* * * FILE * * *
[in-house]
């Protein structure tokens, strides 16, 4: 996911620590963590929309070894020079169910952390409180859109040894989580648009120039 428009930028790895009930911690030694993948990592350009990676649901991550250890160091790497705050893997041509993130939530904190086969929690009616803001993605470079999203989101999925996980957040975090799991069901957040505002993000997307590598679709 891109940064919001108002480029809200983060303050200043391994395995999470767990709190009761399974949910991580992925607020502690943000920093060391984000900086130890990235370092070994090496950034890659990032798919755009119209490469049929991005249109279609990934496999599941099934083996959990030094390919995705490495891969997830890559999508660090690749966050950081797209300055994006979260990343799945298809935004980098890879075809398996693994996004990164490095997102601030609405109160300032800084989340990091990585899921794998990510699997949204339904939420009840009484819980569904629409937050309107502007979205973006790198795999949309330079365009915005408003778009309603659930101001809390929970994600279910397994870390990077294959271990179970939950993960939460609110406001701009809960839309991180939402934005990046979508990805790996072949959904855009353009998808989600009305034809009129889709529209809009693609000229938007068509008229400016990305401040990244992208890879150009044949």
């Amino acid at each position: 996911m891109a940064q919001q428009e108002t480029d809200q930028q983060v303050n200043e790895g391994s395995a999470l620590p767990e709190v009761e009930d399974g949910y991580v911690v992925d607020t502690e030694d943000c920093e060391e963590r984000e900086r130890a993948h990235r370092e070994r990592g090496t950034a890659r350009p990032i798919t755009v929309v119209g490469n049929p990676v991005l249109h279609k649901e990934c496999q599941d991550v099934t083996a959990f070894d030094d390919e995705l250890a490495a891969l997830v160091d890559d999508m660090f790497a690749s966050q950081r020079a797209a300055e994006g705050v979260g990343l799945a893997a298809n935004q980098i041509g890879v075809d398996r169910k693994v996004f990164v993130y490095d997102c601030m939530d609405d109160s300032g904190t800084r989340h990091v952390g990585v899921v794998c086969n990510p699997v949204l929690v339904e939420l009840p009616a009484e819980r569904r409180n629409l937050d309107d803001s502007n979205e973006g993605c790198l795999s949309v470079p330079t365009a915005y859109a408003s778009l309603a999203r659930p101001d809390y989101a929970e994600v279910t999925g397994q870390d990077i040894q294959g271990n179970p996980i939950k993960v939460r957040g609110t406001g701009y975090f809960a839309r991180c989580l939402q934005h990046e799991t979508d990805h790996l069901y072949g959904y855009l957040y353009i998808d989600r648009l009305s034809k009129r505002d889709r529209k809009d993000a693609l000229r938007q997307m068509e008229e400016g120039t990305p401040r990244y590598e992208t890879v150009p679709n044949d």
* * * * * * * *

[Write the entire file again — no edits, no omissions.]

[in-house]
């Protein structure tokens, strides 16, 4: 996911620590963590929309070894020079169910952390409180859109040894989580648009120039 428009930028790895009930911690030694993948990592350009990676649901991550250890160091790497705050893997041509993130939530904190086969929690009616803001993605470079999203989101999925996980957040975090799991069901957040505002993000997307590598679709 891109940064919001108002480029809200983060303050200043391994395995999470767990709190009761399974949910991580992925607020502690943000920093060391984000900086130890990235370092070994090496950034890659990032798919755009119209490469049929991005249109279609990934496999599941099934083996959990030094390919995705490495891969997830890559999508660090690749966050950081797209300055994006979260990343799945298809935004980098890879075809398996693994996004990164490095997102601030609405109160300032800084989340990091990585899921794998990510699997949204339904939420009840009484819980569904629409937050309107502007979205973006790198795999949309330079365009915005408003778009309603659930101001809390929970994600279910397994870390990077294959271990179970939950993960939460609110406001701009809960839309991180939402934005990046979508990805790996072949959904855009353009998808989600009305034809009129889709529209809009693609000229938007068509008229400016990305401040990244992208890879150009044949």
């Amino acid at each position: 996911m891109a940064q919001q428009e108002t480029d809200q930028q983060v303050n200043e790895g391994s395995a999470l620590p767990e709190v009761e009930d399974g949910y991580v911690v992925d607020t502690e030694d943000c920093e060391e963590r984000e900086r130890a993948h990235r370092e070994r990592g090496t950034a890659r350009p990032i798919t755009v929309v119209g490469n049929p990676v991005l249109h279609k649901e990934c496999q599941d991550v099934t083996a959990f070894d030094d390919e995705l250890a490495a891969l997830v160091d890559d999508m660090f790497a690749s966050q950081r020079a797209a300055e994006g705050v979260g990343l799945a893997a298809n935004q980098i041509g890879v075809d398996r169910k693994v996004f990164v993130y490095d997102c601030m939530d609405d109160s300032g904190t800084r989340h990091v952390g990585v899921v794998c086969n990510p699997v949204l929690v339904e939420l009840p009616a009484e819980r569904r409180n629409l937050d309107d803001s502007n979205e973006g993605c790198l795999s949309v470079p330079t365009a915005y859109a408003s778009l309603a999203r659930p101001d809390y989101a929970e994600v279910t999925g397994q870390d990077i040894q294959g271990n179970p996980i939950k993960v939460r957040g609110t406001g701009y975090f809960a839309r991180c989580l939402q934005h990046e799991t979508d990805h790996l069901y072949g959904y855009l957040y353009i998808d989600r648009l009305s034809k009129r505002d889709r529209k809009d993000a693609l000229r938007q997307m068509e008229e400016g120039t990305p401040r990244y590598e992208t890879v150009p679709n044949d």